Dan here – Representing Curious Ferret I recently completed the Dart 10k swim raising £1300 for the charity Level Water. Below is an article I wrote for Swim Magazine, published by GMC Publications justswimmag.com/subscribe

It was a beautiful day in Totnes for the Dart 10k. Level Water, the charity running the event, had spared no effort in making the participants feel welcome, providing music, coffee, and friendly faces. Perhaps most importantly, the river’s waters looked pristine and I was looking forward to getting started.

Prior to the event, I had developed a case of Swimmers Shoulder, likely due to overtraining. Fortunately, Dan, the physiotherapist from Lewes, had managed to alleviate most of the discomfort. Still, I felt it wise to take it easy, so I made the decision to switch from the Blue wave (the fastest group) to the White wave (still swift but more manageable).

As one of the last swimmers wearing a white cap to enter the water, I enjoyed a relaxed start. My swimming background was primarily in pools, with a technique characterised by long glides, a deliberate catch, and a strong focus on maintaining proper body positioning. However, it didn’t take long for me to realise that swimming in the open waters of the Dart was an entirely different ballgame. Visibility was practically zero, a fact I had anticipated but not fully prepared for. I had underestimated how often I would need to lift my head to navigate.

Adapting my technique to the open water, I relied on visual cues while breathing, whether it was the riverbank or the helpful team on paddle boards. Surprisingly, I was making good progress, my shoulder was holding up.

The tide was in our favour, although not as strong as I had assumed. My typical pool swim speed hovered around 4 km/h, yet here I was averaging 5 km/h. Initially, I hadn’t planned to make any pit stops, but by the time I reached the 3 km feeding station, I yearned for at least a sip of water. The river’s saltiness had caught me off guard. At this point, the effect of the tide became more apparent as I nearly overshot the station while trying to grab a hand-hold.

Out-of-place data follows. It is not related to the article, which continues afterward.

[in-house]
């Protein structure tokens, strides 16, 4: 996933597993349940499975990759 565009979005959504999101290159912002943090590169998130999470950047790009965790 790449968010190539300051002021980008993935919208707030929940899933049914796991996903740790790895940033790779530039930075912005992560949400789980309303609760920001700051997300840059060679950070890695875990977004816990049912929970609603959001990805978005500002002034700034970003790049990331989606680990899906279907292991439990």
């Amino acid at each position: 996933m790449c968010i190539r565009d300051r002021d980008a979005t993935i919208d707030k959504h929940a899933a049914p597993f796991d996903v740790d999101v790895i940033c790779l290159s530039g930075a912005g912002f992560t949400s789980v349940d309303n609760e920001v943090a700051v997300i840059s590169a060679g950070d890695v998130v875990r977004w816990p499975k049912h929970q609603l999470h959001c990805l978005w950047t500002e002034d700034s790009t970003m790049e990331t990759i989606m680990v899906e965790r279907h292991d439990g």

I was well aware that the next feeding station lay ahead at the 7km mark, so I pressed on. This segment of the river was truly breathtaking, and I relished every stroke. However, fatigue was slowly creeping in. When you’re used to swimming in a pool, you always have some reference point, a cue to tell yourself, Just 1000m more. But in the river, that sense was gone, and at the 7km mark, it hit me hard.

At this feeding station, I got passed by the first of the Blue hats. This guy was an open water swimming pro, and I couldn’t help but admire his sighting technique. I thought to myself, I’ll try to keep up with him, but he vanished into the distance.

They dubbed this part of the course “the climb,” and it felt exactly like that. Exhaustion was settling in, and my shoulder was giving me grief. To make matters trickier, I had already overtaken most of the other swimmers, so I could only spot two or three ahead of me, plus the blue-hatted speed demon in the distance, widening his lead.

Spying the final pontoon, I made a beeline for it. I was beyond tired, struggling to haul myself out of the water. But to my surprise, I was told I’d finished fourth, and that felt pretty darn good. Overall, I came in 11th with a time of 2 hours and 5 minutes.

As I made my way down the pontoon and rounded the corner, the spectators erupted in cheers, welcoming us home. The guy in the blue hat, who had wrapped up a solid ten minutes earlier, looked like he could’ve swum the whole course again. They handed us mugs filled with delicious hot chocolate and praised our efforts. It was an incredible day, and I can’t wait to dive back in next year, with hopes of cracking that elusive sub-2-hour mark.